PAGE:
There are at least two historical roots of the mail-order bride industry that emerged in the 1800s in the American frontier: Asian workers in the frontier regions (although Asian workers were scattered throughout the world), and American men who had headed west across the United States to the frontier.
Asian men worked through mail-order agencies to find wives as they worked overseas in the 1800s. Key variables determining the relationship between migration and marriage were demographics, legal policies, cultural perceptions and technology.  Imbalances between the number of available women and the number of men desiring partners created a demand for immigrant women. As a result of this imbalance, a new system of "picture brides" developed in predominantly male settlements.  In the early 20th century, the institution of "picture brides" developed due to immigration restrictions. The Japanese-American Passport Agreement of 1907 allowed Japan to grant passports to the wives of immigrants to America.  As immigration of unmarried Japanese women to America was effectively barred, the use of "picture brides" provided a mechanism for willing women to obtain a passport to America, while Japanese workers in America could gain a female helpmate of their own nationality. 
European American men sought financial success in the migration West, but few women lived there at this time, so it was hard for these men to settle down and start a family. During the California gold rush in 1849, there were at least three men for every woman, and by 1852 the ratio had increased to nearly seven men for every woman.  : 65 They attempted to attract women living back East the men wrote letters to churches and published personal advertisements in magazines and newspapers. In return, the women would write to the men and send them photographs of themselves. Courtship was conducted by letter, until a woman agreed to marry a man she had never met.  Many women wanted to escape their present way of living, gain financial security and see what life on the frontier could offer them. Most of these women were single, but some were widows, divorcées or runaways.  Mail-order marriages gave Black women an escape from the crushing racial restrictions in the South.  : 141 In 1885, a group of married Black women in Arizona Territory formed the Busy Bee Club to advertise for wives for Arizona miners, hoping to reduce violence in the mining camps and encourage Black women to move to the area.  : 144  : 31-34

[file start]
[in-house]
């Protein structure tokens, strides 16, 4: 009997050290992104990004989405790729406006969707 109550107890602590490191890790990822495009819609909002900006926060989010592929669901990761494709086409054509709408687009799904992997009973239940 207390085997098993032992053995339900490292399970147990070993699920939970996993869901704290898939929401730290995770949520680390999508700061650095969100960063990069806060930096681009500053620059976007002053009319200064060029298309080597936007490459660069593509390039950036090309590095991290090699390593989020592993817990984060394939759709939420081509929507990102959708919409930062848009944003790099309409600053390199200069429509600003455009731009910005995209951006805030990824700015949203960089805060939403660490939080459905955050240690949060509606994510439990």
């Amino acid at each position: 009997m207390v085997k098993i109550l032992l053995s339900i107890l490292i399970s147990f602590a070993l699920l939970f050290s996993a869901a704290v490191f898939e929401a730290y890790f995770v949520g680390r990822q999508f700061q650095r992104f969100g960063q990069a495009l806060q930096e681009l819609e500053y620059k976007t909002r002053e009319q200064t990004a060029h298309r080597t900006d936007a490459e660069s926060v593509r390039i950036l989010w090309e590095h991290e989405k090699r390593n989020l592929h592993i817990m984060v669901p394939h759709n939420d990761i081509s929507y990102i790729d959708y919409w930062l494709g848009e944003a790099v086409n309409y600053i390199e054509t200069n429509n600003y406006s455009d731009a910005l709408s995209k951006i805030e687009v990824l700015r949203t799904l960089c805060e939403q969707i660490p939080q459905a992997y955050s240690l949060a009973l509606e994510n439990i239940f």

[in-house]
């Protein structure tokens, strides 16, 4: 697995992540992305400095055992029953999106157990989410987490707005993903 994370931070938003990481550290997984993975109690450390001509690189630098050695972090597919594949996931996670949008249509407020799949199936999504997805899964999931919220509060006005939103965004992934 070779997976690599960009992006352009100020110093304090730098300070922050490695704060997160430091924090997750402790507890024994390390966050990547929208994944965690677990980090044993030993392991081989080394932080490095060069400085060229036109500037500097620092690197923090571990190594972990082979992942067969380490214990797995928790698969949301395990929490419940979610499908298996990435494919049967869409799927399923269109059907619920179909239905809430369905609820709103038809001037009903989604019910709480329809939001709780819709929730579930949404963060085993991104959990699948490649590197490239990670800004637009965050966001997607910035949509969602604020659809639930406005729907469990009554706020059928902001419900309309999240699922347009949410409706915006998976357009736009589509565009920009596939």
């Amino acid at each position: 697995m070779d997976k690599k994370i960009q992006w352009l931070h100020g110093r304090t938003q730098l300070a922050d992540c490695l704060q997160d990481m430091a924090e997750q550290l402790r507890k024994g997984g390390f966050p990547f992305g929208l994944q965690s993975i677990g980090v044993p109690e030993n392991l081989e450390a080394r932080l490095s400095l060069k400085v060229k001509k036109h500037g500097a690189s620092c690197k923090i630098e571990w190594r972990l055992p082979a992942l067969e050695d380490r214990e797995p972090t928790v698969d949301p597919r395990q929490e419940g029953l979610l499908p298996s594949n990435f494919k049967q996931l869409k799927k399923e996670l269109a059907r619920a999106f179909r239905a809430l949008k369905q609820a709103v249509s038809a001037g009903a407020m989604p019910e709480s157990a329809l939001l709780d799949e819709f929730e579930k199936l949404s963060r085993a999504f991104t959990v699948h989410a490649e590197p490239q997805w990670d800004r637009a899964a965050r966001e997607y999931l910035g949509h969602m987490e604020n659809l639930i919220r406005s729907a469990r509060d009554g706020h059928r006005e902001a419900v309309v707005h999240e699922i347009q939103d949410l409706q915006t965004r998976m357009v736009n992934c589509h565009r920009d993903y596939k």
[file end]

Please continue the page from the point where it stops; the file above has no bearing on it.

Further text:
To recruit mail-order brides for Oregon, area bachelors combined funds to send two brothers east. The Benton brothers began their search in Maryland, posting "Brides Wanted" flyers. They held meetings at which they described the territory and promised free passage west. More than 100 women accompanied the Bentons back to Oregon.  : 83-84 Asa Mercer performed a similar recruiting role for Seattle. Only 11 women accompanied Mercer back on his first trip, but his second was more successful, with more than 100 women travelling to Seattle, accompanied by a New York Times journalist to chronicle the journey. These prospective brides were known as Mercer Girls.  : 89-91
British Columbia welcomed sixty women from Britain, mail-order brides recruited by the Columbia Emigration Society, in 1862. Another twenty women from Australia were bound for Victoria but were convinced to stay in San Francisco when their ship docked there. 
In the early 20th century, answering matrimonial ads was a route to entering the United States after immigration limits became more restrictive. It was also a means of escaping war-torn regions. In 1922, two ships docked in New York with 900 mail-order brides from Turkey, Romania, Armenia, and Greece, fleeing the Greco-Turkish War.  : 174-181
Eastern Europe Edit
Women in Russia, Ukraine, Belarus, and other Eastern European countries are common mail-order bride candidates.
Economic and social conditions for women in Russia and other Post-Soviet states are a motivational factor in finding foreign arrangements. 52 percent of Russia's workforce is made up of women, yet according to some sources they often hold low positions of prominence in their home country and work jobs with less respect and lower wages (such as teaching or physician positions)  and women earn 43 percent of what men do. 
On the other hand, according to Grant Thornton International Business Report for 2014, as cited by Forbes, Russia has the highest proportion of women in senior management worldwide at 43%, followed closely by other post-Soviet countries such as Lithuania, Latvia, Georgia and Armenia.  According to an earlier Grant Thornton International Business Report for 2012, Russia had an even higher proportion of women in senior management at 46%, still highest in the world.